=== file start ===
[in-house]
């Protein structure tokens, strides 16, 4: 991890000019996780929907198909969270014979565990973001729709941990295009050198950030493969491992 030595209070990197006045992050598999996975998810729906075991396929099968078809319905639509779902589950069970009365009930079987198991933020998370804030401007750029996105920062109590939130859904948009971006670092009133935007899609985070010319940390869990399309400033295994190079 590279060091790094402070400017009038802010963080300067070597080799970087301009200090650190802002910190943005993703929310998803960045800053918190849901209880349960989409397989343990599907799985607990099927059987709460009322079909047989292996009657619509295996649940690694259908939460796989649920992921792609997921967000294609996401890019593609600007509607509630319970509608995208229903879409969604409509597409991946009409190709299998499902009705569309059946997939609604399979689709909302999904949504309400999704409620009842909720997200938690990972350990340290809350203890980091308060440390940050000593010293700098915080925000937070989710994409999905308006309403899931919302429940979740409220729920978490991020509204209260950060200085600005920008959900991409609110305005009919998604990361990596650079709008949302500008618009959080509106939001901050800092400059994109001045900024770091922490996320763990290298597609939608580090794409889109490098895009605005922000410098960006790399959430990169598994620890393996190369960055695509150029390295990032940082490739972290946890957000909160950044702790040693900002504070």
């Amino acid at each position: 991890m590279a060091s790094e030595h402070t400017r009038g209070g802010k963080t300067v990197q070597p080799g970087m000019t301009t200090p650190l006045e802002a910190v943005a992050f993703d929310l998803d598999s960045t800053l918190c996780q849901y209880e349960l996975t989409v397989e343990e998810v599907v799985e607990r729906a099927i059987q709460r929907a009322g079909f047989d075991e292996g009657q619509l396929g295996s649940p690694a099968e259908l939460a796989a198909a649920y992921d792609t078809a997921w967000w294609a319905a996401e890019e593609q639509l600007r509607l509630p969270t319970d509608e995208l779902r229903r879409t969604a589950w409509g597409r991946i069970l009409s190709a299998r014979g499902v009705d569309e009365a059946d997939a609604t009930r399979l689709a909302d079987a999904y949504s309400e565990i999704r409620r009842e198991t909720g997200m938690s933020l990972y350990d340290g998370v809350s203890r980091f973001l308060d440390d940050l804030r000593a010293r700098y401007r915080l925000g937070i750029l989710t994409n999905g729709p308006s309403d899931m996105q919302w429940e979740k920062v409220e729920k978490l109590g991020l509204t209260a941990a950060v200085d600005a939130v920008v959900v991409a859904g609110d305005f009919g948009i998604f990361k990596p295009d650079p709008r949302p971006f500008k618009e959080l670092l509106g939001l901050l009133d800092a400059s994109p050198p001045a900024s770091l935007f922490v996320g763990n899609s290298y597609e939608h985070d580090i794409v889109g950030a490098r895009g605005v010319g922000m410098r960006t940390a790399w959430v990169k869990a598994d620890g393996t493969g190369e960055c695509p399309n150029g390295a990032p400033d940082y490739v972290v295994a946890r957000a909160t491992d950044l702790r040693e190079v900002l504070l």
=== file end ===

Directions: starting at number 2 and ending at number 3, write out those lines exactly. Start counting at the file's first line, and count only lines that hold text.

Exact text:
């Protein structure tokens, strides 16, 4: 991890000019996780929907198909969270014979565990973001729709941990295009050198950030493969491992 030595209070990197006045992050598999996975998810729906075991396929099968078809319905639509779902589950069970009365009930079987198991933020998370804030401007750029996105920062109590939130859904948009971006670092009133935007899609985070010319940390869990399309400033295994190079 590279060091790094402070400017009038802010963080300067070597080799970087301009200090650190802002910190943005993703929310998803960045800053918190849901209880349960989409397989343990599907799985607990099927059987709460009322079909047989292996009657619509295996649940690694259908939460796989649920992921792609997921967000294609996401890019593609600007509607509630319970509608995208229903879409969604409509597409991946009409190709299998499902009705569309059946997939609604399979689709909302999904949504309400999704409620009842909720997200938690990972350990340290809350203890980091308060440390940050000593010293700098915080925000937070989710994409999905308006309403899931919302429940979740409220729920978490991020509204209260950060200085600005920008959900991409609110305005009919998604990361990596650079709008949302500008618009959080509106939001901050800092400059994109001045900024770091922490996320763990290298597609939608580090794409889109490098895009605005922000410098960006790399959430990169598994620890393996190369960055695509150029390295990032940082490739972290946890957000909160950044702790040693900002504070």
């Amino acid at each position: 991890m590279a060091s790094e030595h402070t400017r009038g209070g802010k963080t300067v990197q070597p080799g970087m000019t301009t200090p650190l006045e802002a910190v943005a992050f993703d929310l998803d598999s960045t800053l918190c996780q849901y209880e349960l996975t989409v397989e343990e998810v599907v799985e607990r729906a099927i059987q709460r929907a009322g079909f047989d075991e292996g009657q619509l396929g295996s649940p690694a099968e259908l939460a796989a198909a649920y992921d792609t078809a997921w967000w294609a319905a996401e890019e593609q639509l600007r509607l509630p969270t319970d509608e995208l779902r229903r879409t969604a589950w409509g597409r991946i069970l009409s190709a299998r014979g499902v009705d569309e009365a059946d997939a609604t009930r399979l689709a909302d079987a999904y949504s309400e565990i999704r409620r009842e198991t909720g997200m938690s933020l990972y350990d340290g998370v809350s203890r980091f973001l308060d440390d940050l804030r000593a010293r700098y401007r915080l925000g937070i750029l989710t994409n999905g729709p308006s309403d899931m996105q919302w429940e979740k920062v409220e729920k978490l109590g991020l509204t209260a941990a950060v200085d600005a939130v920008v959900v991409a859904g609110d305005f009919g948009i998604f990361k990596p295009d650079p709008r949302p971006f500008k618009e959080l670092l509106g939001l901050l009133d800092a400059s994109p050198p001045a900024s770091l935007f922490v996320g763990n899609s290298y597609e939608h985070d580090i794409v889109g950030a490098r895009g605005v010319g922000m410098r960006t940390a790399w959430v990169k869990a598994d620890g393996t493969g190369e960055c695509p399309n150029g390295a990032p400033d940082y490739v972290v295994a946890r957000a909160t491992d950044l702790r040693e190079v900002l504070l």